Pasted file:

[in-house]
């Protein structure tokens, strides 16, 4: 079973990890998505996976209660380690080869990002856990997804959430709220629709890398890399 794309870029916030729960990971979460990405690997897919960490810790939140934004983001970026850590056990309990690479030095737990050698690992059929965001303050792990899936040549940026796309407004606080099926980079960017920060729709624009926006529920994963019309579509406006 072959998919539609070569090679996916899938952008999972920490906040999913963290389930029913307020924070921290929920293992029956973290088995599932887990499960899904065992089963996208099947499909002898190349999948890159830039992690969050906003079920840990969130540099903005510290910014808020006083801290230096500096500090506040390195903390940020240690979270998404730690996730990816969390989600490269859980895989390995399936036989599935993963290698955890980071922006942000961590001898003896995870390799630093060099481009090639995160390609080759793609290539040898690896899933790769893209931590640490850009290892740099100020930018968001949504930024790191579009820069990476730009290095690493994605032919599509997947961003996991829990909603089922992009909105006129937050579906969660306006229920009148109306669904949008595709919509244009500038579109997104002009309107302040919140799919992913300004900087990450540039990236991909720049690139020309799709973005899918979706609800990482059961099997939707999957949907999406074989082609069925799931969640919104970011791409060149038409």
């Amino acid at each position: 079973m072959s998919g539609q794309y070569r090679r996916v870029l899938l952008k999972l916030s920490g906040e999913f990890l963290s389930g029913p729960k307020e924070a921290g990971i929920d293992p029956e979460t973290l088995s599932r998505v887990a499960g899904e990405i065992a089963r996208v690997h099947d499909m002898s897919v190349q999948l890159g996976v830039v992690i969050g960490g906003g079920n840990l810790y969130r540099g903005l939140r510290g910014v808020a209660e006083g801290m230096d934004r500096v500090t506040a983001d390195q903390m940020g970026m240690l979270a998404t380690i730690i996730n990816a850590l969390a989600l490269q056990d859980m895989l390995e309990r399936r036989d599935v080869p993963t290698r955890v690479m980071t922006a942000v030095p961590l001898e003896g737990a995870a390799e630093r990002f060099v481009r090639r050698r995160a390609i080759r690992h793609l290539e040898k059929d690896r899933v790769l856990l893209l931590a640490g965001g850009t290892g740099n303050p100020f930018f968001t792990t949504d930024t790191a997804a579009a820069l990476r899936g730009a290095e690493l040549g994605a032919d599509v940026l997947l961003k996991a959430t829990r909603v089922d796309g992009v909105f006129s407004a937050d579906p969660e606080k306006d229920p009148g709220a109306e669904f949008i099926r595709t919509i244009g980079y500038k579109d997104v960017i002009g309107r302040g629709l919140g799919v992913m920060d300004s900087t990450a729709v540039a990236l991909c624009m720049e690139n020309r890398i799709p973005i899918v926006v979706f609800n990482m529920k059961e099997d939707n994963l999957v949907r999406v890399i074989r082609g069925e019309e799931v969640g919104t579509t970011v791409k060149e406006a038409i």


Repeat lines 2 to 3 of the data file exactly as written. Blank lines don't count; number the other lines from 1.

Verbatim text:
């Protein structure tokens, strides 16, 4: 079973990890998505996976209660380690080869990002856990997804959430709220629709890398890399 794309870029916030729960990971979460990405690997897919960490810790939140934004983001970026850590056990309990690479030095737990050698690992059929965001303050792990899936040549940026796309407004606080099926980079960017920060729709624009926006529920994963019309579509406006 072959998919539609070569090679996916899938952008999972920490906040999913963290389930029913307020924070921290929920293992029956973290088995599932887990499960899904065992089963996208099947499909002898190349999948890159830039992690969050906003079920840990969130540099903005510290910014808020006083801290230096500096500090506040390195903390940020240690979270998404730690996730990816969390989600490269859980895989390995399936036989599935993963290698955890980071922006942000961590001898003896995870390799630093060099481009090639995160390609080759793609290539040898690896899933790769893209931590640490850009290892740099100020930018968001949504930024790191579009820069990476730009290095690493994605032919599509997947961003996991829990909603089922992009909105006129937050579906969660306006229920009148109306669904949008595709919509244009500038579109997104002009309107302040919140799919992913300004900087990450540039990236991909720049690139020309799709973005899918979706609800990482059961099997939707999957949907999406074989082609069925799931969640919104970011791409060149038409």
């Amino acid at each position: 079973m072959s998919g539609q794309y070569r090679r996916v870029l899938l952008k999972l916030s920490g906040e999913f990890l963290s389930g029913p729960k307020e924070a921290g990971i929920d293992p029956e979460t973290l088995s599932r998505v887990a499960g899904e990405i065992a089963r996208v690997h099947d499909m002898s897919v190349q999948l890159g996976v830039v992690i969050g960490g906003g079920n840990l810790y969130r540099g903005l939140r510290g910014v808020a209660e006083g801290m230096d934004r500096v500090t506040a983001d390195q903390m940020g970026m240690l979270a998404t380690i730690i996730n990816a850590l969390a989600l490269q056990d859980m895989l390995e309990r399936r036989d599935v080869p993963t290698r955890v690479m980071t922006a942000v030095p961590l001898e003896g737990a995870a390799e630093r990002f060099v481009r090639r050698r995160a390609i080759r690992h793609l290539e040898k059929d690896r899933v790769l856990l893209l931590a640490g965001g850009t290892g740099n303050p100020f930018f968001t792990t949504d930024t790191a997804a579009a820069l990476r899936g730009a290095e690493l040549g994605a032919d599509v940026l997947l961003k996991a959430t829990r909603v089922d796309g992009v909105f006129s407004a937050d579906p969660e606080k306006d229920p009148g709220a109306e669904f949008i099926r595709t919509i244009g980079y500038k579109d997104v960017i002009g309107r302040g629709l919140g799919v992913m920060d300004s900087t990450a729709v540039a990236l991909c624009m720049e690139n020309r890398i799709p973005i899918v926006v979706f609800n990482m529920k059961e099997d939707n994963l999957v949907r999406v890399i074989r082609g069925e019309e799931v969640g919104t579509t970011v791409k060149e406006a038409i």